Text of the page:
Developed in 2001, the Historic Preservation Overlay District is intended to protect and preserve historical areas of the Village and individual structures and sites within this area having historic, architectural or cultural significance. It is also intended to ensure that any new development or redevelopment and the subdivision of lots within the Historic Preservation Overlay District is compatible with the character of the District. In addition, the District is intended to enhance the appeal of the Village's central historic neighborhoods as distinctive areas and to enhance property values within the District.
Exterior modifications to all contributing and non-contributing structures in the Historical Preservation Overlay District require approval by the Architectural Review Commission, except for, smaller projects such as replacement roofs or windows, which may be approved administratively if deemed appropriate by the Zoning Official as long as no historic or original materials are being removed from the structure.
All exterior modification to structures or sites within the Historical Preservation Overlay District requires a Certificate of Appropriateness, in addition to a Building Permit.
Contributing structures are designated based on the following criteria:
Significance in local, regional, state or national history, architecture, engineering or culture associated with at least one (1) of the following:
They are associated with the events of the lives of persons that have made a significant contribution to the broad patterns of our history; or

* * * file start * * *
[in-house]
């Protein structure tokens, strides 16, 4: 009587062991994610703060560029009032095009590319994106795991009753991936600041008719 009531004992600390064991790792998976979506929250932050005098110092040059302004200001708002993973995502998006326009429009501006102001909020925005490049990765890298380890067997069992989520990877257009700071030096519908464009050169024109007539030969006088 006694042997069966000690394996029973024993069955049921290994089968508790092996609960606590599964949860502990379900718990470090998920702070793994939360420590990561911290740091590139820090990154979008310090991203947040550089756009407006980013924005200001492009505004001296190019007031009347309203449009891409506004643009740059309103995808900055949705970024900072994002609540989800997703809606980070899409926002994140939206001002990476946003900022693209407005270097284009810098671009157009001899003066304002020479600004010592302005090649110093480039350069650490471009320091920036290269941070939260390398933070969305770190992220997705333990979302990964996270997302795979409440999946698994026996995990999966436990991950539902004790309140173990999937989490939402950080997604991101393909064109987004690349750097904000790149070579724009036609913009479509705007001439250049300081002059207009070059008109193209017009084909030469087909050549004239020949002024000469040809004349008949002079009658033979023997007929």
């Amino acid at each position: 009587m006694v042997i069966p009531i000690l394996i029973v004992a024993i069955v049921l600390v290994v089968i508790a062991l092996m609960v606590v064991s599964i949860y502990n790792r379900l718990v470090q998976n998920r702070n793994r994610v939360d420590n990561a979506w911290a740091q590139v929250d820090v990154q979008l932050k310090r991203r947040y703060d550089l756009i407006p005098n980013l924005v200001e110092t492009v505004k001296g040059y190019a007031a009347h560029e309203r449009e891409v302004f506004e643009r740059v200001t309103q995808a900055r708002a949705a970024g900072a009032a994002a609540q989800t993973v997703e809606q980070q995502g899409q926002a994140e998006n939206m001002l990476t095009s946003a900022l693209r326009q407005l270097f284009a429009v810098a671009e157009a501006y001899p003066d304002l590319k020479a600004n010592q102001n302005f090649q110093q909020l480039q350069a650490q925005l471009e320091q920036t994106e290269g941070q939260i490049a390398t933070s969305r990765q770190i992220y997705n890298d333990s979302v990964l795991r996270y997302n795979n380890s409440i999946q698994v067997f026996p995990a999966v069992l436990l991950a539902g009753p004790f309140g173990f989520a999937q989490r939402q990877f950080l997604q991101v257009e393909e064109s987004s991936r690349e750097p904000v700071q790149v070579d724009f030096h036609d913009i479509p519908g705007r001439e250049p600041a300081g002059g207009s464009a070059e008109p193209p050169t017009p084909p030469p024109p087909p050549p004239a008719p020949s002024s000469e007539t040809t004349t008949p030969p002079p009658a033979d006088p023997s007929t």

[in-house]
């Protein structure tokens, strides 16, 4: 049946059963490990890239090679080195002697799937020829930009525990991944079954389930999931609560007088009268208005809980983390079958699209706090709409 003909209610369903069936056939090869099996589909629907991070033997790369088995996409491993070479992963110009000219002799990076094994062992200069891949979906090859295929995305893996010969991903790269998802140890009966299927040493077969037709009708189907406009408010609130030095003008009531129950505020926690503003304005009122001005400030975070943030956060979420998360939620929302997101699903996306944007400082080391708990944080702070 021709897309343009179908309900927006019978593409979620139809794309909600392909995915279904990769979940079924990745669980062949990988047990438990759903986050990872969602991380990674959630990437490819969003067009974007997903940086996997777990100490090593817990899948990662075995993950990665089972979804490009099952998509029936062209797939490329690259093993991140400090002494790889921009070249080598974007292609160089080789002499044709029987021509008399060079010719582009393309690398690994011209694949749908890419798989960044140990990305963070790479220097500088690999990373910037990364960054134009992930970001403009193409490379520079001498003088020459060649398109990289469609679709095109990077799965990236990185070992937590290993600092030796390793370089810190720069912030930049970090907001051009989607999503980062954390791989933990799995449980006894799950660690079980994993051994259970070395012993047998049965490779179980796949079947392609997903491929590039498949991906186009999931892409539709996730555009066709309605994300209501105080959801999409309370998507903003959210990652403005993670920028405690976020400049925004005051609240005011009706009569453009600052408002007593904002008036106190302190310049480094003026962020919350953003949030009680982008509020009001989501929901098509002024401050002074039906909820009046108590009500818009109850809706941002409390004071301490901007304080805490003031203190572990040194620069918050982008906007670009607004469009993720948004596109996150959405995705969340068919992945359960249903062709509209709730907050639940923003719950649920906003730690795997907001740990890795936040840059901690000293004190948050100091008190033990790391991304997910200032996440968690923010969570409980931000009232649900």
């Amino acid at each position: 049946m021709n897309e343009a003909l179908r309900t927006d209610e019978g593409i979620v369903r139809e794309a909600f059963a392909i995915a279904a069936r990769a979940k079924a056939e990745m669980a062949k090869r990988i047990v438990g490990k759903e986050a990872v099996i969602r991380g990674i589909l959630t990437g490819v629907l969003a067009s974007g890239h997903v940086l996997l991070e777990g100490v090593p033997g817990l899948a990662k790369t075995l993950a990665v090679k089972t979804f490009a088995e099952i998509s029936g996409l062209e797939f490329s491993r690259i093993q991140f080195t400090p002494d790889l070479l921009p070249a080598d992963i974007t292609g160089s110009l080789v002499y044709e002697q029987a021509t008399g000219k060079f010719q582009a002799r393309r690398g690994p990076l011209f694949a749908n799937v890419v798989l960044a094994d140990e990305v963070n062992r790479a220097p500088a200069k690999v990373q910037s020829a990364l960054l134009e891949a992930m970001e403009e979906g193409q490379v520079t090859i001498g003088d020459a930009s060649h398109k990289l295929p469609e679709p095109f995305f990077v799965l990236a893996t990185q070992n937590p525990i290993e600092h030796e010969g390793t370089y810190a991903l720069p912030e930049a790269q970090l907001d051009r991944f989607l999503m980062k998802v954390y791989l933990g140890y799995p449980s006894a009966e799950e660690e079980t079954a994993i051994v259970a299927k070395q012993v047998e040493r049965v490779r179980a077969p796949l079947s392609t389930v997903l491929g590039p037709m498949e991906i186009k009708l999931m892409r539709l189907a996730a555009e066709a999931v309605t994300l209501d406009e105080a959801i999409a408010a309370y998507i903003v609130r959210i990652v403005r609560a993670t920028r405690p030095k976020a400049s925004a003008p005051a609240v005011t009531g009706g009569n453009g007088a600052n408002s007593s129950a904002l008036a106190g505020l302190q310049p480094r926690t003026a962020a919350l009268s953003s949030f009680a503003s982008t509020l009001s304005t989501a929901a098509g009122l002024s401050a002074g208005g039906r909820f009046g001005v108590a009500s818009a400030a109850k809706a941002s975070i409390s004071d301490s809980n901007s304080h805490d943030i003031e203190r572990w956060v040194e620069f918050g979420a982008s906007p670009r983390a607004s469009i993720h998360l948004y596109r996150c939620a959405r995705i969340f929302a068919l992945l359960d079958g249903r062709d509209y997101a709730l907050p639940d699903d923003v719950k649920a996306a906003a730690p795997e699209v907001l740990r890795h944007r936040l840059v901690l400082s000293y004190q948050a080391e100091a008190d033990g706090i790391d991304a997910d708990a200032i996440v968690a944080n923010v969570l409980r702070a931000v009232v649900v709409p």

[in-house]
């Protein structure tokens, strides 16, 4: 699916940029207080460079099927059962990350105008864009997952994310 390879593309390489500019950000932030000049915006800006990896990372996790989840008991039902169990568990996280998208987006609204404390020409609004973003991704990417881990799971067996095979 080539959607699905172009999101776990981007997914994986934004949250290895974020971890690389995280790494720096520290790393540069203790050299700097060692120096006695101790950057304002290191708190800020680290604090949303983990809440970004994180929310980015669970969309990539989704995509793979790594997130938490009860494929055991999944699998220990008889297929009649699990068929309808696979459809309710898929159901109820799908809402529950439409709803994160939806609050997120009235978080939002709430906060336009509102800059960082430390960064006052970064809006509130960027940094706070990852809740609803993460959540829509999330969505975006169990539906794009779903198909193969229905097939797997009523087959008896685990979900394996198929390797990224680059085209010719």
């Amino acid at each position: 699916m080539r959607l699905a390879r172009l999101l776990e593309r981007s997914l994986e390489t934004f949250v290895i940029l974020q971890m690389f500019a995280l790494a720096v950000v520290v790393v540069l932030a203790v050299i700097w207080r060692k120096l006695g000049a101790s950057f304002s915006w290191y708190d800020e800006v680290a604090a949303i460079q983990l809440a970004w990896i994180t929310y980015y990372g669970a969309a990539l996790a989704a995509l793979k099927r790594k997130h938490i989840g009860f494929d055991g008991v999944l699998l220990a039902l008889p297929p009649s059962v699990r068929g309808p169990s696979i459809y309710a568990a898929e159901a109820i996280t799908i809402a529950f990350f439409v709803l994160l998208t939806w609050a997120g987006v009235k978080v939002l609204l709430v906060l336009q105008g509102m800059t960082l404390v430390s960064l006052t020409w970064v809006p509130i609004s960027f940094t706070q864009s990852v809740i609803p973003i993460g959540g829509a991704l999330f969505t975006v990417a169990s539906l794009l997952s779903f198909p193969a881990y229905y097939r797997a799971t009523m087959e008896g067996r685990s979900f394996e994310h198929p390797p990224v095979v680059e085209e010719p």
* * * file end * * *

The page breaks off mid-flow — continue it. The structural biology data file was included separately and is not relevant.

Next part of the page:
They embody the distinctive characteristics of a type, period or method of construction, or that represent the work of a master, or that possess high artistic values or that represent a significant and distinguishable entity whose components may lack individual distinction; or
They exemplify elements of our culture, economic, social or historical heritage; or
They have yielded, or are likely to yield, information important in prehistory or history.
Physical integrity of the property in terms of architectural design, setting, materials, workmanship, character and association as defined by the National Park Service for the National Register of Historic Places.
Contributing structures or sites shall be at least fifty (50) years old, or if not at least fifty (50) years old, have achieved exceptional importance or significance within the past fifty (50) years.
Structure or sites, which do not meet the criteria listed above, constitute non-contributing properties.
Example of Historic Preservation
|141 W. Lincoln Ave. Before Renovation||141 W. Lincoln Ave. After Renovation|
Who reviews changes I want to make to my house if it is in the Historic District?
The Architectural Review Commission is charged with review of proposed changes to the exterior of buildings within the historic district. If approved, the Commission issues a Certificate of Appropriateness, which allows the building permit to be issued.
Can I put an addition on my historic property?
Yes, you usually can! The Architectural Review Commission prefers additions to be located away from public view to preserve the period streetscape. The ARC encourages people to meet with them early in the design process to get feedback on the design. The addition should be compatible with your house and appropriate for your streetscape. Additions also must comply with the Zoning Ordinance and receive building permits.